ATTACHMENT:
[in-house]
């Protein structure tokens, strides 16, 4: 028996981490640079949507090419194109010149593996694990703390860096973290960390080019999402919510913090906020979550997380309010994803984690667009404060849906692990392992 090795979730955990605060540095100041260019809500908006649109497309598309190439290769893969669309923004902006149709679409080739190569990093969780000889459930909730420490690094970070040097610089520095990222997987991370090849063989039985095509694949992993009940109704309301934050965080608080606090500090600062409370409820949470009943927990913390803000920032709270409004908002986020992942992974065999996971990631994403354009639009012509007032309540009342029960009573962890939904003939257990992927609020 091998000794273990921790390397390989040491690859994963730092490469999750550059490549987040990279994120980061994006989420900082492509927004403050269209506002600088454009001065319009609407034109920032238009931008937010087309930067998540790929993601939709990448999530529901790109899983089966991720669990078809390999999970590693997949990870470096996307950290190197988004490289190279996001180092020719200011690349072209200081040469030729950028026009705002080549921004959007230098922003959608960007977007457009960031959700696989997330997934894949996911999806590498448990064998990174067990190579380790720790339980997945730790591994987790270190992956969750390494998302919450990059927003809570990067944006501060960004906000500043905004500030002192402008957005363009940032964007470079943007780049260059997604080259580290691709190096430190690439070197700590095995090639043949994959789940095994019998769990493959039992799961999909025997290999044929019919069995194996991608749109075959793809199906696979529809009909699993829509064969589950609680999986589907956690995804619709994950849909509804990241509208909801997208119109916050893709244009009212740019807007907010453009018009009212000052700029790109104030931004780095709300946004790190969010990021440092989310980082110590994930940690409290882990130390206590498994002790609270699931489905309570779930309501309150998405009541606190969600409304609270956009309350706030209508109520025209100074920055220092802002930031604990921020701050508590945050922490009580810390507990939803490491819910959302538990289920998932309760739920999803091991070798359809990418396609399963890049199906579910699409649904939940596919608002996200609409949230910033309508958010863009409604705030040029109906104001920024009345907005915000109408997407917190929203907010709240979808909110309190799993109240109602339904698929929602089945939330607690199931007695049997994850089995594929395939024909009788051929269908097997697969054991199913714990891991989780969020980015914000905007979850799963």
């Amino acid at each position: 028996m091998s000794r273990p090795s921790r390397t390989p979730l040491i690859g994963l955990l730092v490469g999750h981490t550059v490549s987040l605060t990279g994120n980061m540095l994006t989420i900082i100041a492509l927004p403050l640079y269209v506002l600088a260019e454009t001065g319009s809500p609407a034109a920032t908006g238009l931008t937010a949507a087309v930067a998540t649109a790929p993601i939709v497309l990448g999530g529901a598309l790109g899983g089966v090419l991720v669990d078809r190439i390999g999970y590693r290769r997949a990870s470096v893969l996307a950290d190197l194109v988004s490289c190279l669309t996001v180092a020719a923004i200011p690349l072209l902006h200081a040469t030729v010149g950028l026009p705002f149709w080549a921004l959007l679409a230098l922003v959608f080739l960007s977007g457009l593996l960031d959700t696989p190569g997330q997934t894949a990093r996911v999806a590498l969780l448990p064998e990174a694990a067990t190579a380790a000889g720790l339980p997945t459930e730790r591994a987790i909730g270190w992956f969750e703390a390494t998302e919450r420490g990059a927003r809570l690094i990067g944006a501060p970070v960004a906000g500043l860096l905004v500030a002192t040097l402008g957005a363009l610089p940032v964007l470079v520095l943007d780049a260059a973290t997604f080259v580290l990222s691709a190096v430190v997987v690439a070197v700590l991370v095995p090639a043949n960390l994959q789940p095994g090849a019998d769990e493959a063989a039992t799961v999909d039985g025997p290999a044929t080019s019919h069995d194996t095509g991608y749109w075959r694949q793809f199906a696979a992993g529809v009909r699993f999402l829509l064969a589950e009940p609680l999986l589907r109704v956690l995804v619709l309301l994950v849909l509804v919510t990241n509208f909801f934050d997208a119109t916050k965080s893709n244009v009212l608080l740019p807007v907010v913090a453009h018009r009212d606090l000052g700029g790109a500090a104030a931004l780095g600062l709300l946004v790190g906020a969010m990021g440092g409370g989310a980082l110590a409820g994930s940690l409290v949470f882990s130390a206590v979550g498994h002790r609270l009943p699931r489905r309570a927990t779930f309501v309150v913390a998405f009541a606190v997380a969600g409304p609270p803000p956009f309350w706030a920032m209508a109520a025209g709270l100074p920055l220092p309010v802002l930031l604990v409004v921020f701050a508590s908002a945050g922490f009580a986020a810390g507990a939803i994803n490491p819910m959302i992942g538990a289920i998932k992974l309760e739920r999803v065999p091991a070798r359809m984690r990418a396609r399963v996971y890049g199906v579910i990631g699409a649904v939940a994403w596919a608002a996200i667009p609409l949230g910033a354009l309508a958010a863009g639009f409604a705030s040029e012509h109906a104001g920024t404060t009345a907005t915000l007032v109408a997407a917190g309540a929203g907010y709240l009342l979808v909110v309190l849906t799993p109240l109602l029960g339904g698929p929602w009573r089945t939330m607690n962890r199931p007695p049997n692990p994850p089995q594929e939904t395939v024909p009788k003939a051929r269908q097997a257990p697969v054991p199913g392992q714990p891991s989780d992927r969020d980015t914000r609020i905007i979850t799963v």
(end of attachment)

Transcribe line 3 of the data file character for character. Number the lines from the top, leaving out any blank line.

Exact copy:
């Amino acid at each position: 028996m091998s000794r273990p090795s921790r390397t390989p979730l040491i690859g994963l955990l730092v490469g999750h981490t550059v490549s987040l605060t990279g994120n980061m540095l994006t989420i900082i100041a492509l927004p403050l640079y269209v506002l600088a260019e454009t001065g319009s809500p609407a034109a920032t908006g238009l931008t937010a949507a087309v930067a998540t649109a790929p993601i939709v497309l990448g999530g529901a598309l790109g899983g089966v090419l991720v669990d078809r190439i390999g999970y590693r290769r997949a990870s470096v893969l996307a950290d190197l194109v988004s490289c190279l669309t996001v180092a020719a923004i200011p690349l072209l902006h200081a040469t030729v010149g950028l026009p705002f149709w080549a921004l959007l679409a230098l922003v959608f080739l960007s977007g457009l593996l960031d959700t696989p190569g997330q997934t894949a990093r996911v999806a590498l969780l448990p064998e990174a694990a067990t190579a380790a000889g720790l339980p997945t459930e730790r591994a987790i909730g270190w992956f969750e703390a390494t998302e919450r420490g990059a927003r809570l690094i990067g944006a501060p970070v960004a906000g500043l860096l905004v500030a002192t040097l402008g957005a363009l610089p940032v964007l470079v520095l943007d780049a260059a973290t997604f080259v580290l990222s691709a190096v430190v997987v690439a070197v700590l991370v095995p090639a043949n960390l994959q789940p095994g090849a019998d769990e493959a063989a039992t799961v999909d039985g025997p290999a044929t080019s019919h069995d194996t095509g991608y749109w075959r694949q793809f199906a696979a992993g529809v009909r699993f999402l829509l064969a589950e009940p609680l999986l589907r109704v956690l995804v619709l309301l994950v849909l509804v919510t990241n509208f909801f934050d997208a119109t916050k965080s893709n244009v009212l608080l740019p807007v907010v913090a453009h018009r009212d606090l000052g700029g790109a500090a104030a931004l780095g600062l709300l946004v790190g906020a969010m990021g440092g409370g989310a980082l110590a409820g994930s940690l409290v949470f882990s130390a206590v979550g498994h002790r609270l009943p699931r489905r309570a927990t779930f309501v309150v913390a998405f009541a606190v997380a969600g409304p609270p803000p956009f309350w706030a920032m209508a109520a025209g709270l100074p920055l220092p309010v802002l930031l604990v409004v921020f701050a508590s908002a945050g922490f009580a986020a810390g507990a939803i994803n490491p819910m959302i992942g538990a289920i998932k992974l309760e739920r999803v065999p091991a070798r359809m984690r990418a396609r399963v996971y890049g199906v579910i990631g699409a649904v939940a994403w596919a608002a996200i667009p609409l949230g910033a354009l309508a958010a863009g639009f409604a705030s040029e012509h109906a104001g920024t404060t009345a907005t915000l007032v109408a997407a917190g309540a929203g907010y709240l009342l979808v909110v309190l849906t799993p109240l109602l029960g339904g698929p929602w009573r089945t939330m607690n962890r199931p007695p049997n692990p994850p089995q594929e939904t395939v024909p009788k003939a051929r269908q097997a257990p697969v054991p199913g392992q714990p891991s989780d992927r969020d980015t914000r609020i905007i979850t799963v």